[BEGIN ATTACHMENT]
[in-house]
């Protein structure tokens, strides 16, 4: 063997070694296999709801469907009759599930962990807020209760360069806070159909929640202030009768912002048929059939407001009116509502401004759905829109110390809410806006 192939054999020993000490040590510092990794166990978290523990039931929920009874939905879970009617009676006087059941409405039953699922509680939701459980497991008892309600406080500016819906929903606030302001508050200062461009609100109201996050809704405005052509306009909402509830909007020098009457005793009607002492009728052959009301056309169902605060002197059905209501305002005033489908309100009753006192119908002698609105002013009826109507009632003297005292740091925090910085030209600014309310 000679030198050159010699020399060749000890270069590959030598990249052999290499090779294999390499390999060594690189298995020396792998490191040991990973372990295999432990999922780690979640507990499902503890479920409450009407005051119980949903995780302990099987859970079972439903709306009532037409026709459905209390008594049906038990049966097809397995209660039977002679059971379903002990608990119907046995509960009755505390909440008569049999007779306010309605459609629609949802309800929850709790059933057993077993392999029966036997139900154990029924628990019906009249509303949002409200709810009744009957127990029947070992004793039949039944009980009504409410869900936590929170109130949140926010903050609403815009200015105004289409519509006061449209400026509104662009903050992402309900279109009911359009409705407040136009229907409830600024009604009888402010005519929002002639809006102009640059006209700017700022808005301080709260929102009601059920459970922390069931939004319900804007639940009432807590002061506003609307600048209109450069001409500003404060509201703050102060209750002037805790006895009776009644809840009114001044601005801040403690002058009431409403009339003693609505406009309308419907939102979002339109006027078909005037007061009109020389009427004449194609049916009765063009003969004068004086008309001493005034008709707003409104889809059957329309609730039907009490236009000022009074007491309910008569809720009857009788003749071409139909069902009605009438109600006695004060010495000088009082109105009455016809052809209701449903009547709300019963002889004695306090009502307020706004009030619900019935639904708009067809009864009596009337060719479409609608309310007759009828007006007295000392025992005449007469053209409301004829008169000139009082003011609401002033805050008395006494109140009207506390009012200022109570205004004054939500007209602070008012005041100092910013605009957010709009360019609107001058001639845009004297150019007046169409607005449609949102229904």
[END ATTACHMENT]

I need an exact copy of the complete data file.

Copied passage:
[in-house]
């Protein structure tokens, strides 16, 4: 063997070694296999709801469907009759599930962990807020209760360069806070159909929640202030009768912002048929059939407001009116509502401004759905829109110390809410806006 192939054999020993000490040590510092990794166990978290523990039931929920009874939905879970009617009676006087059941409405039953699922509680939701459980497991008892309600406080500016819906929903606030302001508050200062461009609100109201996050809704405005052509306009909402509830909007020098009457005793009607002492009728052959009301056309169902605060002197059905209501305002005033489908309100009753006192119908002698609105002013009826109507009632003297005292740091925090910085030209600014309310 000679030198050159010699020399060749000890270069590959030598990249052999290499090779294999390499390999060594690189298995020396792998490191040991990973372990295999432990999922780690979640507990499902503890479920409450009407005051119980949903995780302990099987859970079972439903709306009532037409026709459905209390008594049906038990049966097809397995209660039977002679059971379903002990608990119907046995509960009755505390909440008569049999007779306010309605459609629609949802309800929850709790059933057993077993392999029966036997139900154990029924628990019906009249509303949002409200709810009744009957127990029947070992004793039949039944009980009504409410869900936590929170109130949140926010903050609403815009200015105004289409519509006061449209400026509104662009903050992402309900279109009911359009409705407040136009229907409830600024009604009888402010005519929002002639809006102009640059006209700017700022808005301080709260929102009601059920459970922390069931939004319900804007639940009432807590002061506003609307600048209109450069001409500003404060509201703050102060209750002037805790006895009776009644809840009114001044601005801040403690002058009431409403009339003693609505406009309308419907939102979002339109006027078909005037007061009109020389009427004449194609049916009765063009003969004068004086008309001493005034008709707003409104889809059957329309609730039907009490236009000022009074007491309910008569809720009857009788003749071409139909069902009605009438109600006695004060010495000088009082109105009455016809052809209701449903009547709300019963002889004695306090009502307020706004009030619900019935639904708009067809009864009596009337060719479409609608309310007759009828007006007295000392025992005449007469053209409301004829008169000139009082003011609401002033805050008395006494109140009207506390009012200022109570205004004054939500007209602070008012005041100092910013605009957010709009360019609107001058001639845009004297150019007046169409607005449609949102229904």